Youth defendants with ADHD and the criminal justice system: A qualitative analysis of court decisions
Calderon, O. (2014). Youth defendants with ADHD and the criminal justice system: A qualitative analysis of court decisions. The Advanced Generalist: Social Work Research Journal, 1(2), p 15-36.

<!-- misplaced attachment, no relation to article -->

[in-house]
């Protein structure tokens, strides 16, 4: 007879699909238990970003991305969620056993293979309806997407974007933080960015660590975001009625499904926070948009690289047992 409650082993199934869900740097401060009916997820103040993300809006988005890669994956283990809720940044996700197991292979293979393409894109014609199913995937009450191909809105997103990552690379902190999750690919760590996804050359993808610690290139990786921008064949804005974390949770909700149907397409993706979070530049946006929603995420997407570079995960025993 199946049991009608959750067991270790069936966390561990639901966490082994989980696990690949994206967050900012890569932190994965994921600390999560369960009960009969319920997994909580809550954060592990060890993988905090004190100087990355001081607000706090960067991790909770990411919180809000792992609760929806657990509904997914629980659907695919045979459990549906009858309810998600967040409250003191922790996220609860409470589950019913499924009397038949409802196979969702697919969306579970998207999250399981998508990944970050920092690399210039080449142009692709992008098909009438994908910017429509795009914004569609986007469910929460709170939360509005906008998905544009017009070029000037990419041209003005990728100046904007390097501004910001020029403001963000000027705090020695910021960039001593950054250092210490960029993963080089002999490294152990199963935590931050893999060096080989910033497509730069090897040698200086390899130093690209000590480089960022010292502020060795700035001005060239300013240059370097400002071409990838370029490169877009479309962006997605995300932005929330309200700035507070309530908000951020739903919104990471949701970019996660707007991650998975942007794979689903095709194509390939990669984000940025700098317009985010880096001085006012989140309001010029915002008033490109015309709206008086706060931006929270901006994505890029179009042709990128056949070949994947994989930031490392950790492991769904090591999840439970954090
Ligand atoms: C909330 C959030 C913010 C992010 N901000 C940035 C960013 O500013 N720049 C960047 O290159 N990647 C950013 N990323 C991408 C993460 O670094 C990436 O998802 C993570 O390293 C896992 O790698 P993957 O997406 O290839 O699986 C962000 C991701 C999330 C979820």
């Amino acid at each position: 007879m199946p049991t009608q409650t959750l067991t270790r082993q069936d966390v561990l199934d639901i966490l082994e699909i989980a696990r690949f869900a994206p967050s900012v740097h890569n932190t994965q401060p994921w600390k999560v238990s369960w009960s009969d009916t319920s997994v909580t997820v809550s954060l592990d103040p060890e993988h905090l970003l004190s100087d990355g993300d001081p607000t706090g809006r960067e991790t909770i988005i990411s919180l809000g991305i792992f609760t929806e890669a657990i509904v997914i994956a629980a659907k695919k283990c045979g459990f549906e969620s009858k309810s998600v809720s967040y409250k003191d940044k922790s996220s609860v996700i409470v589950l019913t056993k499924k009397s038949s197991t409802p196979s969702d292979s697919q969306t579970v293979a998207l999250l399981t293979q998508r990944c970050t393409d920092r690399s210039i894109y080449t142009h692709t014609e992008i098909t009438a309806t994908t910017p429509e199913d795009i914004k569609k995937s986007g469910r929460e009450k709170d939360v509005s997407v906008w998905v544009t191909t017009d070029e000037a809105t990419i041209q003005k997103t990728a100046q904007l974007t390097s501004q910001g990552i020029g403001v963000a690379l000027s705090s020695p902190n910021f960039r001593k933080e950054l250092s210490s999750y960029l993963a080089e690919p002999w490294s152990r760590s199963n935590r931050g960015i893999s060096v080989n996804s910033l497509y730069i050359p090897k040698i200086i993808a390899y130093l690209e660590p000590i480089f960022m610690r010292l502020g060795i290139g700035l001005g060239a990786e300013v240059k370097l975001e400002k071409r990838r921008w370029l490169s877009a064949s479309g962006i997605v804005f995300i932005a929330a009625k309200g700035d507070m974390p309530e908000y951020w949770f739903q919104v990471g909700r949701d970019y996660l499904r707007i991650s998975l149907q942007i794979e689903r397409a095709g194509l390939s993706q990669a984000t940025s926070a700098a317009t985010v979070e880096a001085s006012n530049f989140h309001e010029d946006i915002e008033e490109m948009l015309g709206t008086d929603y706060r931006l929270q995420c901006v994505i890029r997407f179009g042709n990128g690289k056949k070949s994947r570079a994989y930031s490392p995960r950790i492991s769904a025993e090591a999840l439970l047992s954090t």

The literature suggests that more than 60% of young offenders, in the USA and internationally, are screened positive for Attention Deficit Hyperactivity Disorder (ADHD). However, little scholarly attention is given to the role a defendant's diagnosis of ADHD plays in court proceedings and decisions. The current exploratory qualitative study involves thematic content analysis focused on twelve court decisions dated from 2000-2011, from various jurisdictions, involving young defendants with ADHD. The findings suggest courts' interpretation and treatment of the defendant's ADHD diagnosis varies across cases, jurisdictions, and phases of the legal procedure. Evidence regarding the diagnosis was not sufficient, in itself, for the courts to make decisions that incorporate consideration of the disorder's impact on the defendant's functioning or treatment needs. When experts testify about the impact of ADHD on a case-relevant behavior or aspect of the defendant's functioning, the court is more likely to take the disorder into consideration in its decision than when experts' testimony simply states that the defendant is diagnosed with the disorder. Courts' considerations for the defendant's diagnosis of ADHD were reflected mainly in decisions to adjudicate the defendant as a youth and in sentencing decisions. The findings suggest a need for greater collaboration and communication among professionals in the criminal justice and mental health systems, in order to better understand the role of ADHD in relationship to the various phases of the adjudicative process and to better serve the needs and rights of young defendants with ADHD.